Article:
Campbell's idea met with mixed reactions. Some clients, such as Out of Our Heads, welcomed the opportunity to show the state a unified front, while others, including Together, were unwilling to attach their companies' names to less professional promoters. Still others simply lacked the money to get involved. Although the association idea is currently on hold, Campbell seems anxious to find a promoter with the reason, and the resources, to proceed with some form of litigation.
He might have both in Bills and Roulier, who say they'd be willing to consider a lawsuit if Colorado Springs were to approve a similar ordinance, as that city's police department has suggested. "If we are suddenly told that we are not legitimate because what we do involves a person spinning records instead of a four-piece band, then we will become extremely aggressive," Roulier says. "We will sue you."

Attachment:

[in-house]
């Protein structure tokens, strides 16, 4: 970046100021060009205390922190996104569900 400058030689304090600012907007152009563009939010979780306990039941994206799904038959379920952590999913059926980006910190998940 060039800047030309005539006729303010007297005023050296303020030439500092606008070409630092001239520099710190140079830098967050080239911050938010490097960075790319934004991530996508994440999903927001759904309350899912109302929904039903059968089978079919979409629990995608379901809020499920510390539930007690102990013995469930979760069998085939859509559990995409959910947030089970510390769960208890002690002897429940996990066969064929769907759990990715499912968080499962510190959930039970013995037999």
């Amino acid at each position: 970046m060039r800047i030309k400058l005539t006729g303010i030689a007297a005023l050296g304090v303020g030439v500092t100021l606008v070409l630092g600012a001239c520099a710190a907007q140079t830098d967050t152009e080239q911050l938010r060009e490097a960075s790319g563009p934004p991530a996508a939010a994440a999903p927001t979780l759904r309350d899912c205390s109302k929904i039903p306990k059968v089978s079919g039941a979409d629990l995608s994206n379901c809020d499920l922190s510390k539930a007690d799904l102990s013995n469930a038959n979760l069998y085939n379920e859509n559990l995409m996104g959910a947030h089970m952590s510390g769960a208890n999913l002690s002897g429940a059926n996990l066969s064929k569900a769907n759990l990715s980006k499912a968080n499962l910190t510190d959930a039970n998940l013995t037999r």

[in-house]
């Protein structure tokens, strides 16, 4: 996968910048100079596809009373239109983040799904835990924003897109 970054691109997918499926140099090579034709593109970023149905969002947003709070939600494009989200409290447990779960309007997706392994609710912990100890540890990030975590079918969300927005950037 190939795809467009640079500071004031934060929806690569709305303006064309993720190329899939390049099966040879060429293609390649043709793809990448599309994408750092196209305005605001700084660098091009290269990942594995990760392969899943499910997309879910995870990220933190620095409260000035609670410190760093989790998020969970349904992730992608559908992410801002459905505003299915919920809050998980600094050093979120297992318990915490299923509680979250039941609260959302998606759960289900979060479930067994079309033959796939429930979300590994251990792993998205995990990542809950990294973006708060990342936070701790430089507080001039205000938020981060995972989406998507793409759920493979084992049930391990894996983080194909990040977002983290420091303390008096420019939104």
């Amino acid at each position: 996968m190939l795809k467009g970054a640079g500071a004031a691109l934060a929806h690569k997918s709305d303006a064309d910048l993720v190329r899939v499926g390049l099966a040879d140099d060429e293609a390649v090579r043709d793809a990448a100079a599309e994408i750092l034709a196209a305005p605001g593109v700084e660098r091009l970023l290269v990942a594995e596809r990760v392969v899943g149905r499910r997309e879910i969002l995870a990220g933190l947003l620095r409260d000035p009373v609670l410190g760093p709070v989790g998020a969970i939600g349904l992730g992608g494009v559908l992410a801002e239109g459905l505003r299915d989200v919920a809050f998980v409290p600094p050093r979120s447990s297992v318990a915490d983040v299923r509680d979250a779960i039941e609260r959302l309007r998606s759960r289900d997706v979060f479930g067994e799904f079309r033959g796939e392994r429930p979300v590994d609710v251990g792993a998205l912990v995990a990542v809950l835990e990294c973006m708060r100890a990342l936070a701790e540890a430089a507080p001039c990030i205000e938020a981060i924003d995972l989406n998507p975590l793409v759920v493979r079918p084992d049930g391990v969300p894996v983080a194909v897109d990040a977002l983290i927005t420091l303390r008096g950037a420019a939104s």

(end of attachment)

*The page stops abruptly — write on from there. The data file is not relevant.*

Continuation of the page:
Attorney Cris Campbell watches out for rave promoters.
"We absolutely do not want to go down that road," adds Bills. "We are willing to bend. We'll break. We have already compromised so much. But in the end, the fact is, I have a family. We all do. This is my career, my livelihood.
"I envision myself doing this for a long, long time. And I will absolutely do whatever's necessary to protect that possibility."